Evidence of meeting #8 for Fisheries and Oceans in the 43rd Parliament, 1st Session. (The original version is on Parliament’s site, as are the minutes.) The winning word was fish.

A recording is available from Parliament.

On the agenda

MPs speaking

Also speaking

Timothy Sargent  Deputy Minister, Department of Fisheries and Oceans
Rebecca Reid  Regional Director General, Pacific Region, Department of Fisheries and Oceans
Clerk of the Committee  Ms. Nancy Vohl
Jen O’Donoughue  Assistant Deputy Minister and Chief Financial Officer, Department of Fisheries and Oceans

2:45 p.m.

Conservative

Blaine Calkins Conservative Red Deer—Lacombe, AB

Were they not already at full capacity, Ms. Reid?

2:45 p.m.

Regional Director General, Pacific Region, Department of Fisheries and Oceans

Rebecca Reid

We've been working with the Freshwater Fisheries Society and Go Fish BC in Vanderhoof, as well as the Spruce City Wildlife Association and the Quesnel River Research Centre. They're all being utilized. We're working actively with them to make sure that there is room for the fish to support the enhancement activities.

2:45 p.m.

Conservative

Blaine Calkins Conservative Red Deer—Lacombe, AB

How much new capacity are we talking about this year?

2:45 p.m.

Regional Director General, Pacific Region, Department of Fisheries and Oceans

Rebecca Reid

I will have to look up the numbers for you. I could get back to you with specific numbers.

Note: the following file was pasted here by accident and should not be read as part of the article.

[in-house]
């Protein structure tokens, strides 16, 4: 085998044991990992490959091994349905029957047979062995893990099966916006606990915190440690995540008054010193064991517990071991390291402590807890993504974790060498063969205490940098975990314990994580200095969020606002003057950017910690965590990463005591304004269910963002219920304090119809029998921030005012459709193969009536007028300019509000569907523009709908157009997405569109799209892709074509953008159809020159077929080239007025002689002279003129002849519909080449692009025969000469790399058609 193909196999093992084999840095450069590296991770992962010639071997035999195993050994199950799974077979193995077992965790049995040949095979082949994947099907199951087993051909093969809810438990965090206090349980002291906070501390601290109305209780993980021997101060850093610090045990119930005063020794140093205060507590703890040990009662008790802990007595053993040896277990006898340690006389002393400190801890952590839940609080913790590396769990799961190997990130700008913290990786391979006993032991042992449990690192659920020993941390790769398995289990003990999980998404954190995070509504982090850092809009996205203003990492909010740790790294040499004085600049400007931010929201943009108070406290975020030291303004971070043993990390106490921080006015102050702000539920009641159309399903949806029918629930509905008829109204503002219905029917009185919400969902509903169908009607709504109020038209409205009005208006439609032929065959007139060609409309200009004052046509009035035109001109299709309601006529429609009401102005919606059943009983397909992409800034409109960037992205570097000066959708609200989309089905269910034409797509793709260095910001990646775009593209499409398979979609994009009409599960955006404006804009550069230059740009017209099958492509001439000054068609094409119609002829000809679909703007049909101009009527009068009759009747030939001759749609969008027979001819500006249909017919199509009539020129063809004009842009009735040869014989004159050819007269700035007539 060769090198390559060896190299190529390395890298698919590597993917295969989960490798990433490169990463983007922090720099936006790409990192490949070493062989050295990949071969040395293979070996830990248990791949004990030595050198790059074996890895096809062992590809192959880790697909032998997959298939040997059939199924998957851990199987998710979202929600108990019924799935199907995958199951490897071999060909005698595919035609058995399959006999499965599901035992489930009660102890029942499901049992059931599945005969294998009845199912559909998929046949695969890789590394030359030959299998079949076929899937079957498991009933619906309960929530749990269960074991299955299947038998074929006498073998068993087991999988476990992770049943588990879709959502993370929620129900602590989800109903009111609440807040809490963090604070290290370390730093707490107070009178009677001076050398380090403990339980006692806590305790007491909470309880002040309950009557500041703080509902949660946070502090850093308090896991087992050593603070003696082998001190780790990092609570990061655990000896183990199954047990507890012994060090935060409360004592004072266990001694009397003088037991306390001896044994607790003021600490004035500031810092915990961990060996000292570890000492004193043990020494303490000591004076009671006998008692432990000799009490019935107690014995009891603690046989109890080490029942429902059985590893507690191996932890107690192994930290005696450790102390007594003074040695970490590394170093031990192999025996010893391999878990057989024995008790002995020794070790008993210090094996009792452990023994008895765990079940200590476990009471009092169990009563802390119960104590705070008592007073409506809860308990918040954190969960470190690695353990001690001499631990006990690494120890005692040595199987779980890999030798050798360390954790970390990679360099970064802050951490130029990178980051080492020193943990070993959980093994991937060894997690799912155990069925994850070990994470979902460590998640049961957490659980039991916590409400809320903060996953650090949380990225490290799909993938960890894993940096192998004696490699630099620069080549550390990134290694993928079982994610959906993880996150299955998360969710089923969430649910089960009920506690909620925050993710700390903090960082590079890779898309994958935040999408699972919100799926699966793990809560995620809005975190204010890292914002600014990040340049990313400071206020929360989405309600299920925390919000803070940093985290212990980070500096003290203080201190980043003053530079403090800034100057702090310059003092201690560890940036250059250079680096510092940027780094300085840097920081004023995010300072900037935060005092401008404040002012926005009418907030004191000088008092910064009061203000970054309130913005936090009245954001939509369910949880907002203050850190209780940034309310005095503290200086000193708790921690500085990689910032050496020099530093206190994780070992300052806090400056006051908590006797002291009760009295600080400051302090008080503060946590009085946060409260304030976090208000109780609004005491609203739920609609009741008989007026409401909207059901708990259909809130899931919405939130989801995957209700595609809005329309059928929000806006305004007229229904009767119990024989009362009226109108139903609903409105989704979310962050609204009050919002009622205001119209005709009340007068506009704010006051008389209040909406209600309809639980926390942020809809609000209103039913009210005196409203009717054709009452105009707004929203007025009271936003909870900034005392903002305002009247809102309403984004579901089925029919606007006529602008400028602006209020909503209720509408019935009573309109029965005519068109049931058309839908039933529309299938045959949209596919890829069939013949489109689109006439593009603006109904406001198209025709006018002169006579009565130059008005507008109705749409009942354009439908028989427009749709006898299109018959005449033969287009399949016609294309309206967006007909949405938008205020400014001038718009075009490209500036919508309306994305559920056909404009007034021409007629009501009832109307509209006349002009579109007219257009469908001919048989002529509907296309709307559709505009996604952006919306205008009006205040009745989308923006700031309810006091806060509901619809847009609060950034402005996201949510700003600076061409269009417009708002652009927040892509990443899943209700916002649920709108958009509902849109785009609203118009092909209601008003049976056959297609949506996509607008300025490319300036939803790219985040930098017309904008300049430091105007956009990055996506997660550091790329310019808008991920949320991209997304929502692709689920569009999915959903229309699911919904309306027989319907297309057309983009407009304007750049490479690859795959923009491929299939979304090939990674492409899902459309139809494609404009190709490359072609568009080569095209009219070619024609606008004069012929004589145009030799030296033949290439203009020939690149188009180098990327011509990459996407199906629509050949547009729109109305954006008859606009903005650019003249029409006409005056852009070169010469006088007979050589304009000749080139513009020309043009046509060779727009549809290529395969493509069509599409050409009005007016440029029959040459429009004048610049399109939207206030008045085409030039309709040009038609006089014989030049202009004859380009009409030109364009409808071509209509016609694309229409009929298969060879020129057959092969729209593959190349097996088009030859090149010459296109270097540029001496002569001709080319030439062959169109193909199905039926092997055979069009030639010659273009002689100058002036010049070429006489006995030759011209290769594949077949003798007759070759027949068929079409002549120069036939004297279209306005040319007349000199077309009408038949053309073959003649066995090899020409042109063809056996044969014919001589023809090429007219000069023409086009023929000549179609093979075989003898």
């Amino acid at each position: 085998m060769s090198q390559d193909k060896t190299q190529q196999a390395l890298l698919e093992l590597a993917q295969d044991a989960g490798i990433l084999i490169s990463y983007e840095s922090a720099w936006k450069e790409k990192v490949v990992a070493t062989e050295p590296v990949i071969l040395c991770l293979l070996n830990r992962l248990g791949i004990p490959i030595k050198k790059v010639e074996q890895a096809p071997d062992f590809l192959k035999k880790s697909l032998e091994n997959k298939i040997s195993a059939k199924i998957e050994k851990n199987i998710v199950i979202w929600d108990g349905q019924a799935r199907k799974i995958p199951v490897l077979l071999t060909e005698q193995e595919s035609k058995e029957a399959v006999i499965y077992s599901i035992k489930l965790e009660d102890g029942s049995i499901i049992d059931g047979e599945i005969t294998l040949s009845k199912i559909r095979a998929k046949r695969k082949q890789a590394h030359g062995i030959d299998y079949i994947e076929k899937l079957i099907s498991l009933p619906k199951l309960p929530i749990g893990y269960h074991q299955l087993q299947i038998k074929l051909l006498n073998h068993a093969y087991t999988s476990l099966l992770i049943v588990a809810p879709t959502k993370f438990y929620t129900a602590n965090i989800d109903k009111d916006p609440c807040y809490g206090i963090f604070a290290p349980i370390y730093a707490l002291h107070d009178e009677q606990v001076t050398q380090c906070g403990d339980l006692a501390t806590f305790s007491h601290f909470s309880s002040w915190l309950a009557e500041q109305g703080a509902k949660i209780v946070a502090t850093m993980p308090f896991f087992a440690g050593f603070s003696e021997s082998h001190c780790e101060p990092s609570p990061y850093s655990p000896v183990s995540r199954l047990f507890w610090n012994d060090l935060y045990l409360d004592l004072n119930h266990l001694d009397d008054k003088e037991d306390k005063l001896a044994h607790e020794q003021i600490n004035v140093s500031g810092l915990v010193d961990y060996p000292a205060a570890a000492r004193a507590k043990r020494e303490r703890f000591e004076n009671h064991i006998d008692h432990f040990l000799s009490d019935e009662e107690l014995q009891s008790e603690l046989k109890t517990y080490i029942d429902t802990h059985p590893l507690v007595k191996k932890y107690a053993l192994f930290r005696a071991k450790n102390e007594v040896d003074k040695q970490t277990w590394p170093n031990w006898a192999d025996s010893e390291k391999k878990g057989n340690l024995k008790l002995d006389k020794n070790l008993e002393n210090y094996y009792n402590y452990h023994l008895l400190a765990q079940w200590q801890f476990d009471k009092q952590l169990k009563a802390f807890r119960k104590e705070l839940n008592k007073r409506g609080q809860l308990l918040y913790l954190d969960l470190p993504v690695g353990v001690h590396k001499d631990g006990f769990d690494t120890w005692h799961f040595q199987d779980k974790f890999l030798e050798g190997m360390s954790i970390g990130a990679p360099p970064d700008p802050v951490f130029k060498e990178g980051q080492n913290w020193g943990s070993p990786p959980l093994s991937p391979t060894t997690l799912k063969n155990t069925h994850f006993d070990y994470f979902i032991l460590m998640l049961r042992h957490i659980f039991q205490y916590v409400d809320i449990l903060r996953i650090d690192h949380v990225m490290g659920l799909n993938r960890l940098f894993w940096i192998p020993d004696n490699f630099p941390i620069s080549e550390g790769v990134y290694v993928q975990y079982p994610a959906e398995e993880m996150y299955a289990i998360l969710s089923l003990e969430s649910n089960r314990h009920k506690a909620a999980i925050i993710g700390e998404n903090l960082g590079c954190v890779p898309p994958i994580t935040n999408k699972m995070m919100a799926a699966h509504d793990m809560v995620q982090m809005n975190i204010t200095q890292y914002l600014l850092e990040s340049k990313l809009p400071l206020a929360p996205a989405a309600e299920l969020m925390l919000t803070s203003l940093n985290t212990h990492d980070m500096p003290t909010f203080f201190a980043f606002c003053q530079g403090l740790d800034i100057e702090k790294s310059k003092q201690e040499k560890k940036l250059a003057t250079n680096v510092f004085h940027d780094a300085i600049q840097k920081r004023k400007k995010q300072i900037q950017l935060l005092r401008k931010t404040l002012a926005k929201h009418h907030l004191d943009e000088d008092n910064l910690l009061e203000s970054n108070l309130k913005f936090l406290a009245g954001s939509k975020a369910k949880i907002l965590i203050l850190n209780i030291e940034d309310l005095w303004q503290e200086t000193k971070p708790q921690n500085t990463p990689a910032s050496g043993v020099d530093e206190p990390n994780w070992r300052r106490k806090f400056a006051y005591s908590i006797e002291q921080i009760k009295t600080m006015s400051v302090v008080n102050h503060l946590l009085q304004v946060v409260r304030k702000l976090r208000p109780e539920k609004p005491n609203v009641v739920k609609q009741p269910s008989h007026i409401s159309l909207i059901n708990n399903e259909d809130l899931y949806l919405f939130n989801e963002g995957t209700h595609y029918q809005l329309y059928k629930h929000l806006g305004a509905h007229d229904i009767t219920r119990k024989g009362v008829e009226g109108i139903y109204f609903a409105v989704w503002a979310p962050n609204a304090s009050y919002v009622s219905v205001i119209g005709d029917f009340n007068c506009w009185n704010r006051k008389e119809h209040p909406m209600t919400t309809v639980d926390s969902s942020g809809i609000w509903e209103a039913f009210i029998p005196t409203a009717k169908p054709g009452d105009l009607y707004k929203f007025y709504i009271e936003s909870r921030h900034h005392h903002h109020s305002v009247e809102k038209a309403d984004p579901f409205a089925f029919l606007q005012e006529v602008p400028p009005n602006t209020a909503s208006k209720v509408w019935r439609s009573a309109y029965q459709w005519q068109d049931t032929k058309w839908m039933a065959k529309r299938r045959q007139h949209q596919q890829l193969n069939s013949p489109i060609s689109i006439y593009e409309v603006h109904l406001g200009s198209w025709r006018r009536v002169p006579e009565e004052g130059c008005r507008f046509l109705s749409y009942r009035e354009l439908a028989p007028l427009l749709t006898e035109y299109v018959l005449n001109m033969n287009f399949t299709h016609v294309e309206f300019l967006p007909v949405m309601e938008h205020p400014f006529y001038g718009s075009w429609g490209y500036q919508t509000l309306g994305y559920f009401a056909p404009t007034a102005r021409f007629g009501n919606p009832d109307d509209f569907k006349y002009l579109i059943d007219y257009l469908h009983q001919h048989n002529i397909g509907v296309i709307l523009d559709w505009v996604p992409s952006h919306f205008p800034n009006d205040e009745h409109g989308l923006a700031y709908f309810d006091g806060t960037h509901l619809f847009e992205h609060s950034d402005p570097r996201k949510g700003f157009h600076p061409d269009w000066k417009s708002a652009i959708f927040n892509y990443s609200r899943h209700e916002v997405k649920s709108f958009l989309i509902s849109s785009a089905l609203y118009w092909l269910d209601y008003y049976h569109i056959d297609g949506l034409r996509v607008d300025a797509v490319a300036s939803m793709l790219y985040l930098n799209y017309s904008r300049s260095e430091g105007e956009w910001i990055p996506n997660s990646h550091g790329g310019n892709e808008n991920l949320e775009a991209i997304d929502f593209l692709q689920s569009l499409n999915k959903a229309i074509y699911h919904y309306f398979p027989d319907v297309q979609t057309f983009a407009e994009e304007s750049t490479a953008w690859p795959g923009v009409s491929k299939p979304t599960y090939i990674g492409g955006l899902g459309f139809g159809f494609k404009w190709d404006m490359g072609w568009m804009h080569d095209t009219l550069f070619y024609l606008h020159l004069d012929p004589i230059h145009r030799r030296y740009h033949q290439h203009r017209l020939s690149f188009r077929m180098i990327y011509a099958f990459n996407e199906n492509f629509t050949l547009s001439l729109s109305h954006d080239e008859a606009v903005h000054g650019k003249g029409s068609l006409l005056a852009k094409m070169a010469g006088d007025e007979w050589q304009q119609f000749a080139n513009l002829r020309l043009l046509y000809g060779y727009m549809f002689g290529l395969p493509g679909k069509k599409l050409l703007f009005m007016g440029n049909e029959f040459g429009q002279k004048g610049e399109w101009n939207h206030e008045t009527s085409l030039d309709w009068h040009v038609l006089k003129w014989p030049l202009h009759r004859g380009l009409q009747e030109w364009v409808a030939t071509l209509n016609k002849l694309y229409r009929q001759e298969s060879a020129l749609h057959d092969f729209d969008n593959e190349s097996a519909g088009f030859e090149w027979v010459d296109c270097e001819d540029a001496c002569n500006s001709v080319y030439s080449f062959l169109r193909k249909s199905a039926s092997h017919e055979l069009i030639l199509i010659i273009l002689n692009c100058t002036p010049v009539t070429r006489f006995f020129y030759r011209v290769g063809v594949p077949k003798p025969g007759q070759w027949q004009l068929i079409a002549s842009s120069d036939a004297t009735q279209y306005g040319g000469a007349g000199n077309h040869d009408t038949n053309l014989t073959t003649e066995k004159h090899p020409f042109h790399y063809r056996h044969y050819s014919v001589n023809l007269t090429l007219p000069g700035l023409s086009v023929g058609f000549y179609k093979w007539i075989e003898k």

2:45 p.m.

Conservative

Blaine Calkins Conservative Red Deer—Lacombe, AB

I'd sure like to know that.

Minister, in your opening comments, you were asked by Mr. Arnold about your five priorities. I notice that fishing regulation changes and predator control weren't on your list. I hope that you'll take a look at that.

The Sport Fishing Institute and the sport fishing advisory board on the west coast are all talking about mark-selective fisheries in order to make sure that it's primarily hatchery fish that are retained. The sport fishing advisory board's report indicates that changes could be made to support the Fraser River stocks while still allowing more than adequate catches of those stocks that are not at risk.

Are you taking that report seriously? Are we going to move to mark-selective fisheries? If we're going to ramp up hatcheries in order to save some of the genetics of these populations above Big Bar—and you mentioned it in your opening comments—and we're going to be doing exactly what the Americans do, the Americans, I believe, mark virtually every fish that comes from a hatchery, while we do not mark every fish; I'm guessing that we mark about 10% of our fish, whether it's with coded wire tags or by clipping the adipose fin. If we're going to ramp up the hatcheries in order to preserve some of the genetic stocks, I hope we're looking at ramping up marking these fish. Can you clarify where that's at?

2:50 p.m.

Liberal

Bernadette Jordan Liberal South Shore—St. Margarets, NS

Mark-selective fisheries are definitely something we are looking at. They are not the silver bullet, though, that's going to save the salmon stocks. There are also a number of questions that need to be answered around a mark-selective fishery before we can go ahead with it.

We are continuing to work with the groups. I want to particularly thank the Sport Fishing Institute for talking to me about this fishery and their ideas, which I think were very good. There are, as I said, still a lot of questions with regard to things like data collection, impacts on the wild Pacific salmon and consultations with first nations about a mark-selective fishery and how it impacts their fishery. There are a number of things that need to be addressed before we can move that way in a big way, but it is definitely something that we are looking at seriously.